Creation and management of impressions

Many ‘female’ occupations involve emotional labour

‘Womanly arts’ – gendered dimension of skill
Nurse, air-hostess, secretary …
Women’s work is often low value or ‘dirty’ work
Gender, Power & Discourse
Associated with post-structuralist approaches
What is a discourse?
language is key because it is the medium through which we interact with the world
Leonard (2003) 'playing doctors & nurses?'
the relationship between the subject and work, or the subject and gender is ambiguous
gender is about how people position themselves
Note that this is not just about feminism! There is a countervailing discourse about the 'feminization of work' (see Lee 2000)
So... there are multiple discourses, gender is just one! People draw on multiple discourses to construct an identity
Gender is not a fixed and stable concept
Gender has 'real' effects even though it can be understood as a 'social construct'
Inequality and under-representation still exist
People have different understandings of what it means to be masculine or feminine
People can be both trapped and liberated by these discursive constructions
idealist ontology
subjective epistemology
Ellison, C (2013) "There's no sexism in gaming" (satirical article)
(Hochschild 1989)
(K W Crenshaw 1989)
is 'patriarchy' a useful concept?
is gender inequality rational or a matter of powerful discourse?
how can gender be interpreted as an essential category and a constructed one?

Gorman, L (2004) "The Quiet Revolution That Transformed Women's Work"
NBER Digest
What does this term refer
'a system of interrelated social structures through which men exploit women'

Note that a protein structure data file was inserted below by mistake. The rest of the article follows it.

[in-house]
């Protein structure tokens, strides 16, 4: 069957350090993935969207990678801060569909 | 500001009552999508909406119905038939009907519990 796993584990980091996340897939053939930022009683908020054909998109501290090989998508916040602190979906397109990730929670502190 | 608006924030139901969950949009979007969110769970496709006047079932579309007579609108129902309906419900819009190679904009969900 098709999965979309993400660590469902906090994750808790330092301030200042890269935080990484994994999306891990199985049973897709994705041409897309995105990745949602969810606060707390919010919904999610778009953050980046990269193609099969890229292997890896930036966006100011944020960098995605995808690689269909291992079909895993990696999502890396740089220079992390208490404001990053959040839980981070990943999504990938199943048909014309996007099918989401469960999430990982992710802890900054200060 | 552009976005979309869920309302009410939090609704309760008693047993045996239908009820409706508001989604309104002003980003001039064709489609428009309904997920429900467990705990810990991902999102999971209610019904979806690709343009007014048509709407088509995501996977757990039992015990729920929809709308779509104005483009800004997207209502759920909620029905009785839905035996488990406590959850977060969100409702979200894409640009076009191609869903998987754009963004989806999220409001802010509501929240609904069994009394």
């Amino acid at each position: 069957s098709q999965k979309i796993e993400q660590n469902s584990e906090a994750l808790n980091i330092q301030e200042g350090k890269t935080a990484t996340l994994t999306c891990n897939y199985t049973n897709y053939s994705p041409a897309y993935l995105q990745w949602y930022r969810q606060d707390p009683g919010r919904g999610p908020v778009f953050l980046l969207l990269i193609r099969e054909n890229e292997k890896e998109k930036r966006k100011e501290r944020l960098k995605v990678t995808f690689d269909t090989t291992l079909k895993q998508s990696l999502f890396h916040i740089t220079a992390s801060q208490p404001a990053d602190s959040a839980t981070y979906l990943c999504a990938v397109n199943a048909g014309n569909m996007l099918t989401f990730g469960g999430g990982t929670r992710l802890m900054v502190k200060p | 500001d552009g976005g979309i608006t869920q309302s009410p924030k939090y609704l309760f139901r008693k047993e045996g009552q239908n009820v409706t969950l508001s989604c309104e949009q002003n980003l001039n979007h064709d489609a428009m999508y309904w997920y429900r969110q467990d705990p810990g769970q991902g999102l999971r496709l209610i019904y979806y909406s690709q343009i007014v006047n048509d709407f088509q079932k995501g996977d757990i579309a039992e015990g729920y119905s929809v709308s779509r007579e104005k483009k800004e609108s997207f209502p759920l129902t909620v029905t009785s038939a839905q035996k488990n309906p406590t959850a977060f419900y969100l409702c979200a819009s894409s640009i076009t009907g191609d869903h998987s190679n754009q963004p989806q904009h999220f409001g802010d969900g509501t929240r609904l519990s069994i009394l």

(Walby 1986:51)
Middle English: from Old French
, via ecclesiastical Latin from Greek
, from
'family' +
often, a traditional and male-based domination by a single dictator.
Patriarchy as a form of hierarchical order

Gender inequality is highly evident in the workplace
This is an issue both for women
Here are some problematic assumptions (for both genders!);
1 - men are in charge
2 - men own all the private property
3 - men control access to employment
4 - male or masculine behaviour is necessary to success and influence
5 - female work is not recognised or rewarded by (male) capitalists
6 - ideologies of work and family prioritise men's work
Radical Structuralist views
Radical Humanist views
Why is this gender-flipped video funny?
Judith Butler
Interpretivist views
Affecting women:
Many of these issues also adversely affect men, though this was not widely addressed by the feminist theory of the 1960s-1990s.
Structures of inequality and Capitalism
Walby (1986) argues that groups of men protecting their own interests to the detriment of women (and often, less powerful men) is not the same process as Capitalists (business owners) protecting their own interests (profits).
But sometimes these interests line up. So factory owners want to employ cheap workers to produce profit, and as the male workers are well-organised as skilled tradesmen the owners want to employ unskilled cheap women and children.
The male workers then use political power (theirs is often greater than the women's) to try to exclude women and children from working in 'dangerous' skilled jobs. Factory owners respond by creating two different types of job, on different pay.
See Walby (1986)
spot the odd one out...
Traditional authority (Weber) enforces male dominance and occupational segregation
A mechanical or organic division of labour? The effect is not often in line with economic rationality
Structures of patriarchy intersect with issues of class and status
Marxist approaches to the labour of reproduction (Walby 1986)

Tokenism (Moss-Kanter 1977) - sometimes functionalist...

Limiting opportunities for development

Distinction between roles of production and of reproduction
Slaughter, AM (2012) "Why Women Still Can't Have It All"